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In the previous lesson, we saw how it is sometimes possible to apply the merger methodology to equations that have more than 3 terms originally, bringing them to a form that ultimately makes it possible to solve them using the merger formulae we derived earlier. In this lesson, we will look at a different type of equation whose terms can be merged down to a form where we can apply simple formulae to solve the equation.
Consider the equation below:
4/(x + 3) – 16/(4x + 13) = 1/(2x + 5) – 1/(2x + 9)
This does not seem to be a prime candidate for a merger of any sort. Now, look at the series of manipulations we can perform on the above equation:
4/(x + 3) – 16/(4x + 13) = 1/(2x + 5) – 1/(2x + 9) becomes
[4*(4x + 13) – 16*(x + 3)]/[(x + 3)*(4x + 13)] = [(2x + 9) – (2x + 5)]/[(2x + 5)*(2x + 9)] becomes
4/[(x + 3)*(4x + 13)] = 4/[(2x + 5)*(2x + 9)]
Now, we see that the numerator is the same on both sides of the equation. We can then cancel out the common numerator, and invert the two terms to get a simple equation as below:
(x + 3)*(4x + 13) = (2x + 5)*(2x + 9)
We now recognize this to be a generalized form of the third type of equation we derived a formula for in the lesson on solving equations using the Paravartya Yojayet sutra. Applying the formula we derived then to the equation above, we can easily find the solution for the equation to be x = -2.
The operation we performed on the given equation to reduce it to a form that is easily amenable to solution using the formula we derived earlier is called a complex merger.
How do we identify when an equation is capable of being solved using complex merger? There are three tests that will tell us when the conditions are correct for the application of a complex merger operation on a given equation. Consider a general equation as below:
a/(bx + c) – d/(ex + f) = g/(hx + j) – k/(mx + n)
The first condition the equation has to satisfy is as below:
a/b = d/e and g/h = k/m
Thus, we have to make sure that the ratio of the numerator to the coefficient of the unknown is the same in both terms on the left hand side of the equation as well as in both terms on the right hand side of the equation. The ratios on the left and right hand side don’t have to be the same, just the ratios of the two terms on either side should be the same.
What does this first condition ensure? Consider the equality a/b = d/e. It can be rewritten as ae = bd. On the left hand side of the given equation, when we take the LCM of (bx + c) and (ex + f), and then cross-multiply to combine the two terms into one, the coefficients of the unknown in the numerator will be ae and -bd. If ae = bd, then these coefficients will cancel out, leaving the numerator on the left hand side free of unknown terms. The condition g/h = k/m similarly ensures that the numerator on the right hand side contains no unknown terms either.
The second condition is that af – dc = gn – kj. The astute reader will have already surmised that the actual numerator on the left hand side of the equation (when we take the LCM of the two denominators and cross-multiply) is af – dc after the cancellation of the coefficients of the unknown term (according to the first condition). Similarly, gn – kj is the final numerator on the right hand side of the equation when that side is expanded out by cross-multiplication, after cancellation of the coefficients of the unknown terms.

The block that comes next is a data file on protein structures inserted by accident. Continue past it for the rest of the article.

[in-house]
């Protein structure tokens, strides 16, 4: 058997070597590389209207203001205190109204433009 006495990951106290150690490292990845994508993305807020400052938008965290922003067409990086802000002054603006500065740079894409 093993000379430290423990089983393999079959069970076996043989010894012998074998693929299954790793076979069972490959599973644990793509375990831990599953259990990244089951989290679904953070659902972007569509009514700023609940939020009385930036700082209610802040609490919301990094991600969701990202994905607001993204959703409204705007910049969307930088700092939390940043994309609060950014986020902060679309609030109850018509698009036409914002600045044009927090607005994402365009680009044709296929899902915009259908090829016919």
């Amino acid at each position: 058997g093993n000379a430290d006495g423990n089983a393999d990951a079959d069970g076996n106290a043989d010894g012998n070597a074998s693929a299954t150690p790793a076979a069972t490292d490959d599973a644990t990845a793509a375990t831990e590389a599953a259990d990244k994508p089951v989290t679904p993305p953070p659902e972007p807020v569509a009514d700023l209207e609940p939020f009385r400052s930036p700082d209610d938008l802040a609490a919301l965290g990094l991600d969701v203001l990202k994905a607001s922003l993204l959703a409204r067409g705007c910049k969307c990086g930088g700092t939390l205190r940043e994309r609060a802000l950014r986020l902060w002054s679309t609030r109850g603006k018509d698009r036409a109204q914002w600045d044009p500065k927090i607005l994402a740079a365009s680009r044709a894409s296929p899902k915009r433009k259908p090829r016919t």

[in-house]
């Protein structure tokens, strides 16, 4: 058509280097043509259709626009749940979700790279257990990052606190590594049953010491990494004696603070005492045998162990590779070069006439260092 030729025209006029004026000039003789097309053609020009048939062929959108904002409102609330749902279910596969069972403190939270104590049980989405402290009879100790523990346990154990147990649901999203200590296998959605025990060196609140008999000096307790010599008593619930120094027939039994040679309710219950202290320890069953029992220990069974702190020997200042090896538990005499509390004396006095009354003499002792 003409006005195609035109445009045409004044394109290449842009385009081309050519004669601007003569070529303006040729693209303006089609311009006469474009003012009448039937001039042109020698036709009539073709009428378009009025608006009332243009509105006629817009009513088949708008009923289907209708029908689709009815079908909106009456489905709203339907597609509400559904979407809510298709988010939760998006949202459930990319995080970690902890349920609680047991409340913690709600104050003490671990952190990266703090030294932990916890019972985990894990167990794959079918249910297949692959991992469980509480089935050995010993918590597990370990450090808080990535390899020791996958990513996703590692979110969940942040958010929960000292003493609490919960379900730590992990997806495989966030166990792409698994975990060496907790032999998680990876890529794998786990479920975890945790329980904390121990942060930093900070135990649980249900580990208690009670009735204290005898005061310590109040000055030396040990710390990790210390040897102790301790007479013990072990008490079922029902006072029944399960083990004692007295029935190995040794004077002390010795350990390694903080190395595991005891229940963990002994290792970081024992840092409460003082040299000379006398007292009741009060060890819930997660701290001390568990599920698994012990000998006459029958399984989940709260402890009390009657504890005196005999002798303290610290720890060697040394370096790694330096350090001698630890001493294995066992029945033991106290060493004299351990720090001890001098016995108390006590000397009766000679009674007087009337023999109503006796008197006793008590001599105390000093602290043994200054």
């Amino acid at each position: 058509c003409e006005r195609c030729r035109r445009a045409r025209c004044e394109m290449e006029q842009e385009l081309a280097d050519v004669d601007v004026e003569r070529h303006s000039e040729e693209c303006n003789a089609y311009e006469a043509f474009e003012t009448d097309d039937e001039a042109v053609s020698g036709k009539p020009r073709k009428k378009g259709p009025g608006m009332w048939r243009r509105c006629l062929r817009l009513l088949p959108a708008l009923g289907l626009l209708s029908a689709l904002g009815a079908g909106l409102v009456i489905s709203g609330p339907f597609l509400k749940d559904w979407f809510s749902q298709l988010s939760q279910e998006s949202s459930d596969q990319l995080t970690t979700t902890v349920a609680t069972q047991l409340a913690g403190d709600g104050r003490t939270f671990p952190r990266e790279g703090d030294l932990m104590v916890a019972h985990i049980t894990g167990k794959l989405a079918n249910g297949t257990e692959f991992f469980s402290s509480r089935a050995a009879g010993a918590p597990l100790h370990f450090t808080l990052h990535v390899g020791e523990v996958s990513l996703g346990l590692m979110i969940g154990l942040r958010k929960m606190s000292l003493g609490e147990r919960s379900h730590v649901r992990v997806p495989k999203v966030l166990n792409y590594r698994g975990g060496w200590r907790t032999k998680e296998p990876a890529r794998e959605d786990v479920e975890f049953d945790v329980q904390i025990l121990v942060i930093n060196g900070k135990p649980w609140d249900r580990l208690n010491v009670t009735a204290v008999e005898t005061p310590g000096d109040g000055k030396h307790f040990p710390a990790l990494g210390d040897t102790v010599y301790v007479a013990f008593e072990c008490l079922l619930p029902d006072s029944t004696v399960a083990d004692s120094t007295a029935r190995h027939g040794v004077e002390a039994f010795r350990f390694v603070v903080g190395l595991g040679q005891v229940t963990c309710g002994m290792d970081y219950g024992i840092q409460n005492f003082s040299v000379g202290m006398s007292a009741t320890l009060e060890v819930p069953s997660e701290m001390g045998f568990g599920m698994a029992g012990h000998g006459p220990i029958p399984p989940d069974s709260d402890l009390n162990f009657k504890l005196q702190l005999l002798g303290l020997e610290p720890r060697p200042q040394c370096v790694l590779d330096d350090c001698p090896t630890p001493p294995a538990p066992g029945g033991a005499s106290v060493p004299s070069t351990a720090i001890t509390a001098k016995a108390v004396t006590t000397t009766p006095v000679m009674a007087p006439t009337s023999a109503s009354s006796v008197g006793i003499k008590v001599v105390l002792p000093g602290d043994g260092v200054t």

When this second condition is satisfied, it enables us to cancel out the numerators on either side of the equation and invert the equation into the form below:
(bx + c)*(ex + f) = (hx + j)*(mx + n)
The third condition comes into play at this point. To ensure that this equation can be solved using the formula derived earlier, the third condition stipulates that be = hm. When this condition is satisfied, the two quadratic terms on either side of the equation cancel out, leaving us a linear equation that can be solved using the formula derived using the Paravartya Yojayet sutra. The final solution is then derived as x = (jn – cf)/(bf + ce – hn – mj)
If this third condition is not satisfied, all is not lost though. Because the first two conditions are satisfied, we have still managed to reduce a potentially cubic equation to just a quadratic equation which is easy to solve using the quadratic formula. Thus, if the first two conditions are satisfied, we should go ahead and take advantage of the complex merger to reduce the equation to a quadratic even if we are not able to reduce it to a linear form.
What happens if the second condition is not satisfied either? We are then left with an equation as below:
(af – dc)/[(bx + c)*(ex + f)] = (gn – kj)/[(hx + j)*(mx + n)]
When we cross-multiply, we get:
(af – dc)*(hx + j)*(mx + n) = (gn – kj)*(bx + c)*(ex + f)
If, at this point, we find that (af – dc)*hm = (gn – kj)*be, then the quadratic terms on the two sides of the equation will cancel out, and we will be left with a linear equation that can be solved by transposing and adjusting appropriately.
To read the full lesson, including a few examples of applying the rules above to solving real equations, please click here.
We have extended the merger operation in this lesson to the case of complex mergers. We have identified the tests that a given equation has to satisfy, when presented in the standard form, for it to be solved using the complex merger operation. We have also dealt with some variations on the tests that may enable us to solve some equations that at first blush appear unsolvable using complex merger. Good luck, and happy computing!